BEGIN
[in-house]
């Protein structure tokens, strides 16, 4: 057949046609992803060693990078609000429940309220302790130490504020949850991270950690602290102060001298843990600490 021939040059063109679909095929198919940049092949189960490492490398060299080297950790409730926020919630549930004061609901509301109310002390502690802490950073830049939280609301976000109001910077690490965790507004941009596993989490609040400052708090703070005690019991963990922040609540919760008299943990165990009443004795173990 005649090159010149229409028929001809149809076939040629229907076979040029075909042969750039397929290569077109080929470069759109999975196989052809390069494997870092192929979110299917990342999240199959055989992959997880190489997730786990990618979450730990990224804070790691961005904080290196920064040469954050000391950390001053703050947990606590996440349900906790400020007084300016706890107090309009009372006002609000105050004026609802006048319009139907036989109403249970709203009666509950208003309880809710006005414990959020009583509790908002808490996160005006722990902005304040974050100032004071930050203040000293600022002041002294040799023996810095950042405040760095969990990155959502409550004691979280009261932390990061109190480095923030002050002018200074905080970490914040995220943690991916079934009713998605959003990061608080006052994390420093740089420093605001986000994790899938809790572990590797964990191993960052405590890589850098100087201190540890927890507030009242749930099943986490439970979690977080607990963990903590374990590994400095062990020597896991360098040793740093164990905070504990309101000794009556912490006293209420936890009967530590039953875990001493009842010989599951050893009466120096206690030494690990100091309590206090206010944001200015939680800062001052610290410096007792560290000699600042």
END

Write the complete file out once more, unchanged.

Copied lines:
[in-house]
């Protein structure tokens, strides 16, 4: 057949046609992803060693990078609000429940309220302790130490504020949850991270950690602290102060001298843990600490 021939040059063109679909095929198919940049092949189960490492490398060299080297950790409730926020919630549930004061609901509301109310002390502690802490950073830049939280609301976000109001910077690490965790507004941009596993989490609040400052708090703070005690019991963990922040609540919760008299943990165990009443004795173990 005649090159010149229409028929001809149809076939040629229907076979040029075909042969750039397929290569077109080929470069759109999975196989052809390069494997870092192929979110299917990342999240199959055989992959997880190489997730786990990618979450730990990224804070790691961005904080290196920064040469954050000391950390001053703050947990606590996440349900906790400020007084300016706890107090309009009372006002609000105050004026609802006048319009139907036989109403249970709203009666509950208003309880809710006005414990959020009583509790908002808490996160005006722990902005304040974050100032004071930050203040000293600022002041002294040799023996810095950042405040760095969990990155959502409550004691979280009261932390990061109190480095923030002050002018200074905080970490914040995220943690991916079934009713998605959003990061608080006052994390420093740089420093605001986000994790899938809790572990590797964990191993960052405590890589850098100087201190540890927890507030009242749930099943986490439970979690977080607990963990903590374990590994400095062990020597896991360098040793740093164990905070504990309101000794009556912490006293209420936890009967530590039953875990001493009842010989599951050893009466120096206690030494690990100091309590206090206010944001200015939680800062001052610290410096007792560290000699600042």